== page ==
Antioxidants, the large, complex molecules that neutralize free radicals, are very specific in the types of oxidant molecules they neutralize and the tissues on which they are effective. For decades, scientists have explored the sources of antioxidants, how they work, and how best to use them in human health. The growing attention to the links among oral disease, inflammation and systemic disease make antioxidants and their effect on free radicals and inflammation an area of focus.
In the 1990s, a team of scientists at Duke University isolated four antioxidants—phloretin, ferulic acid, resveratrol and tetracurcuminoid—and studied their effects on human skin cells. They found that certain combinations of these antioxidants, in precise concentrations, were effective at neutralizing the free radicals caused by ultraviolet rays. The result of this scientific research formed the basis of a high-end skin care product line, SkinCeuticals, that created the “cosmeceutical” industry.
Antioxidants on Oral Cells
Beginning in 2005, researchers at Texas A&M University Baylor College of Dentistry picked up the research on these same antioxidants. This time, they looked at the effects on oral cells. They determined that combinations of the antioxidants were able to counteract the damaging effects of free radicals caused by nicotine, alcohol and hydrogen peroxide.
Based on this research, PerioSciences, LLC, compounded phloretin and ferulic acid into products for topical application on oral tissues. The first in a suite of products, AO ProVantage dental gel, underwent a battery of clinical trials on dental patients beginning in 2010. Patients found the gel easy to use and pleasant-tasting. The clinical trial also indicated that proper use of the gel was associated with a significant improvement in gingival color and gingival form over a six-month period.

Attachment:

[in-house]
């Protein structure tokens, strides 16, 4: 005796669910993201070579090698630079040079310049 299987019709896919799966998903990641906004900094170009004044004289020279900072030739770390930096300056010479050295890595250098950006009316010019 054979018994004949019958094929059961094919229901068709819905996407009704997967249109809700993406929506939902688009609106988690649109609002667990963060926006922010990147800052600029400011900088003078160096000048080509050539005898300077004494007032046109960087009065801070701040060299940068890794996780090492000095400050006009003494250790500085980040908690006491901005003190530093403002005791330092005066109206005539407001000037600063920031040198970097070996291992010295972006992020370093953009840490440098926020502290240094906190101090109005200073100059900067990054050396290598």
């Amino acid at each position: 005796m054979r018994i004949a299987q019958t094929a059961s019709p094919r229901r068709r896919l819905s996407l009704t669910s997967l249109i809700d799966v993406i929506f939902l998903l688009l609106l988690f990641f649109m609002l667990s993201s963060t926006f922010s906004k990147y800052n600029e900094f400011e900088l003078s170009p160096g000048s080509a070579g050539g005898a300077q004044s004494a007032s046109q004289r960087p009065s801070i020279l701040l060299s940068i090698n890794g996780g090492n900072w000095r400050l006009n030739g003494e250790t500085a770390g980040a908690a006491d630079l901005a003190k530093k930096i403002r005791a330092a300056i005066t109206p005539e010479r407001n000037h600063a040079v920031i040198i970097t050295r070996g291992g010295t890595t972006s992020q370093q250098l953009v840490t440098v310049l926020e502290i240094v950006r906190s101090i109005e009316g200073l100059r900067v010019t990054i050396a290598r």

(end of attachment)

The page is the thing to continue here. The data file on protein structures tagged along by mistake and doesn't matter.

In addition, dental professionals have reported good results in using AO ProVantage dental gel in patient case studies. These case studies were published in the article, “Oral antioxidants: a weapon in wound healing,” by Jamie White, RDH, in Surgical Restorative Resource eNewsletter in August 2011.
Case 1: A patient completed six sessions of scaling and root planing over 180 days. The patient was instructed to use AO ProVantage twice daily. A photo taken during week 3 showed enhanced reduction of gingival swelling and inflammation.
Case 2: Photos of geographic tongue taken at week 2, week 6, and after six months showed visible improvement. Over this period, the patient used AO ProVantage twice daily and experienced fewer episodes of geographic tongue, as well as a reduced area of involvement and more rapid resolution of recurrences.
Case 3: Following laser gingival re-contouring, a patient applied AO ProVantage twice daily for several days. She reported no post-operative pain, and her tissues healed rapidly.
Case 4: A patient was diagnosed with an ill-fitting bridge that caused gingival inflammation, and persistent discomfort. A new bridge was seated and the patient was given AO ProVantage for use twice daily. At the one-week follow-up appointment, the reduction in gingival inflammation was significant and the pain was alleviated.
As laboratory research and clinical experience accumulate, the role of antioxidants in oral health care—especially with topical application—is becoming ever clearer and more compelling.